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ECONOMY

80% of companies preparing or considering preparing BCP for Taiwan contingency, Nikkei poll of 100 major Japanese companies

  • September 30, 2022
  • , Nikkei , p. 1
  • JMH Translation

Business sentiment among executives at Japanese companies is declining. In the Nikkei poll of 100 major companies, the number of respondents who answered that the global economy is “deteriorating” exceeded those who said it is “expanding” for the first time in two quarters. In the previous survey, business sentiment improved for the first time in four quarters thanks to the normalization of the economy after the COVID pandemic. In the most recent poll, this positive effect is offset by concerns about an economic slowdown due to interest rate hikes in the United States and Europe as well as rising inflation spurred by soaring energy prices and other cost increases.

 

The Nikkei survey of major Japanese corporations is conducted once every three months, targeting the presidents (including chairpersons) of major domestic companies. The recent survey was conducted on Sept. 6–20, and responses were received from 145 companies.

 

Asked for their assessment of the global economy today, a total of 15.2% of respondents said it is either “expanding” or “expanding moderately,” down about 19 percentage points from the previous survey conducted in June (34.3%). In contrast, a total of 31.1% responded the global economy is either “slowly deteriorating” or “deteriorating,” up by approximately 12 points. Meanwhile, 53.7% responded that the global economy is “flat,” an increase of approximately 8 points. The diffusion index (DI), which is calculated by subtracting the percentage of companies indicating the economy is “deteriorating” from the percentage saying the economy is “expanding,” was – 9 (previous survey: + 6), the first negative figure in two quarters.

 

Katsuki Atsushi, president of Asahi Group Holdings, said, “There are many risks that could last long into the future, including escalating geopolitical tensions, soaring resource prices, and financial instability caused by the domino effect of interest rate hikes.”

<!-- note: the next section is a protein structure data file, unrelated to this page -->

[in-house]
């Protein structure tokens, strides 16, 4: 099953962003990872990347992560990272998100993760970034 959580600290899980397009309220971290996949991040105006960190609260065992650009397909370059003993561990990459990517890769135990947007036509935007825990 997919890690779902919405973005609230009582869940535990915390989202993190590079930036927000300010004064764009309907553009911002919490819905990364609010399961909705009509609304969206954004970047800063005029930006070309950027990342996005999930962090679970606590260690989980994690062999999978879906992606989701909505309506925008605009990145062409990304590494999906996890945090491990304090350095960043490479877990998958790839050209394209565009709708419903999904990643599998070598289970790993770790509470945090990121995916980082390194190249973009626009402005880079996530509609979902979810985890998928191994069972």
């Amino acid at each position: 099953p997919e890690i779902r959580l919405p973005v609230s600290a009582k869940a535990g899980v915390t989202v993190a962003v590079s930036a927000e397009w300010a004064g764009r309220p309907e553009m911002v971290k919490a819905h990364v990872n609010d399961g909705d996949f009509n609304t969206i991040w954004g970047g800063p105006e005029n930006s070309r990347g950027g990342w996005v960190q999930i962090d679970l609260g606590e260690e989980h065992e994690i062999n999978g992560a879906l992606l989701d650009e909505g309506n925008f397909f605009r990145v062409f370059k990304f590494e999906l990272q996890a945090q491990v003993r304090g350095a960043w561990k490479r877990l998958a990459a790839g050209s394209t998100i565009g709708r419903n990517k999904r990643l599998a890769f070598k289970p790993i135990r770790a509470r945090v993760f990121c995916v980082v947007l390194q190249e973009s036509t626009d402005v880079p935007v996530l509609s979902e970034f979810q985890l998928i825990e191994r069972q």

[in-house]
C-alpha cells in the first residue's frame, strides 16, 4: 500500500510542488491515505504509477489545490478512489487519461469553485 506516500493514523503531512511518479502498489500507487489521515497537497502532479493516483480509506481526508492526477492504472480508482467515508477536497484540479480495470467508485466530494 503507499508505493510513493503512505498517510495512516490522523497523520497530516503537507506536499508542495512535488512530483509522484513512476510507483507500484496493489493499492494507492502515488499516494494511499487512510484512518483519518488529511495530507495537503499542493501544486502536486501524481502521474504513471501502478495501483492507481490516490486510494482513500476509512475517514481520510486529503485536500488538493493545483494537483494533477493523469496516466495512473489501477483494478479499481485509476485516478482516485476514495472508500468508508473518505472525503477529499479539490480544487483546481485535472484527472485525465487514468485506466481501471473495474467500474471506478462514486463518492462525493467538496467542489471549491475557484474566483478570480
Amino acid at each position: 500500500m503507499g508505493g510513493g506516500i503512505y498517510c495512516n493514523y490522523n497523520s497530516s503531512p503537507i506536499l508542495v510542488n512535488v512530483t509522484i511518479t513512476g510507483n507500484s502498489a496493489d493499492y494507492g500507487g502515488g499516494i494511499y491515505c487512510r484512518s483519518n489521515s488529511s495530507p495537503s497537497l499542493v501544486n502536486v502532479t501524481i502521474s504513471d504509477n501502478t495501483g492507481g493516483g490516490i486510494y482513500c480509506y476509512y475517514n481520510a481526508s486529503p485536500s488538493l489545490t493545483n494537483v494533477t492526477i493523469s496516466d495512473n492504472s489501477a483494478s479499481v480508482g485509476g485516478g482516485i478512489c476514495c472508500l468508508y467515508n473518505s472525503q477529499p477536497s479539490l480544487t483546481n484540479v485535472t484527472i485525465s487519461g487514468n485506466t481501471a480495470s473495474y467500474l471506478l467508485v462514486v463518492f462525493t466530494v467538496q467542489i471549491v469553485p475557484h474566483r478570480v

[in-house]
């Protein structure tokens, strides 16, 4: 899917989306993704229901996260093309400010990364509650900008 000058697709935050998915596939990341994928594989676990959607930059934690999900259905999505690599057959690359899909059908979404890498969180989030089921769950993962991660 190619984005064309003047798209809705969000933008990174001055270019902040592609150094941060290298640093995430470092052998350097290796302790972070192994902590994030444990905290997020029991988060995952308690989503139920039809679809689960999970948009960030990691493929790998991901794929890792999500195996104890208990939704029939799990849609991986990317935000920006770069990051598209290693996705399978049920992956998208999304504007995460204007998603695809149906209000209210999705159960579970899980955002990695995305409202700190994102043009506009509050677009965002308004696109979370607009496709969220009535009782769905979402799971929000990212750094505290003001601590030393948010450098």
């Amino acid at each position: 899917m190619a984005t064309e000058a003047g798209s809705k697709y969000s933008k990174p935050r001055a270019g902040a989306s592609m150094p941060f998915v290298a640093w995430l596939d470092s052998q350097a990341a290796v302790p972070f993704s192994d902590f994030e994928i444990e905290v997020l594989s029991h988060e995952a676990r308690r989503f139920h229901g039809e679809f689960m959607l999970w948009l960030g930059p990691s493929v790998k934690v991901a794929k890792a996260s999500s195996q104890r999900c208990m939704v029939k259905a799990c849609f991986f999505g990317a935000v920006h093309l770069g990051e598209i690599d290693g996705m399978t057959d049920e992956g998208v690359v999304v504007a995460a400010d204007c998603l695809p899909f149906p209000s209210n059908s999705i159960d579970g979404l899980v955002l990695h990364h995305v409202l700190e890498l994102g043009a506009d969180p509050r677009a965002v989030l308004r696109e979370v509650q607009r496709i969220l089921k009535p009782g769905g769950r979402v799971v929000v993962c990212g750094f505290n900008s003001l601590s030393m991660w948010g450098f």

When asked about the reasons for the worsening business conditions, 77.8% of the business executives answered “inflation,” up about 26 points from the previous survey (multiple answers permitted). This was the most frequently given response. Komiya Satoru, president of Tokio Marine Holdings, commented, “Growth in real income is expected to slow or turn negative due to inflation, and we forecast a gradual deterioration in the economy going forward.”

 

Shimizu Hiroshi, president of Nippon Life Insurance Co., added, “The U.S. Federal Reserve Board (FRB) has made it clear that it will prioritize curbing inflation over the economy, increasing the risk of an economic recession.”

 

Japan’s consumer price index (excluding fresh food) rose 2.8% year-on-year in August, not as large a rise as in the U.S. and Europe. However, 88.6% of Japanese business executives said the cost increase of raw materials and other items is “not being sufficiently passed on to consumers,” an increase of 1.9 points from the previous survey. A total of 86.4% of respondents said they either “will raise prices” or “consider raising prices” in six months or less.

 

Inflation has accelerated worldwide due to Russia’s invasion of Ukraine. An even greater geopolitical risk for Japan, however, is a “Taiwan contingency” in which China invades Taiwan. A total of 95.8% of respondents said they are either “strongly concerned” and “somewhat concerned” about a Taiwan contingency.

 

Over 80% of respondents said they either have prepared business continuity measures based on the scenario of a contingency in Taiwan (14.2%) or are considering developing them (67.5%). Kyoya Yutaka, president of Mitsubishi Shokuhin, said, “China is Japan’s largest trading partner and it will not be easy to reduce our dependence on China, but we must prepare business continuity plans based on the worst case scenario.”

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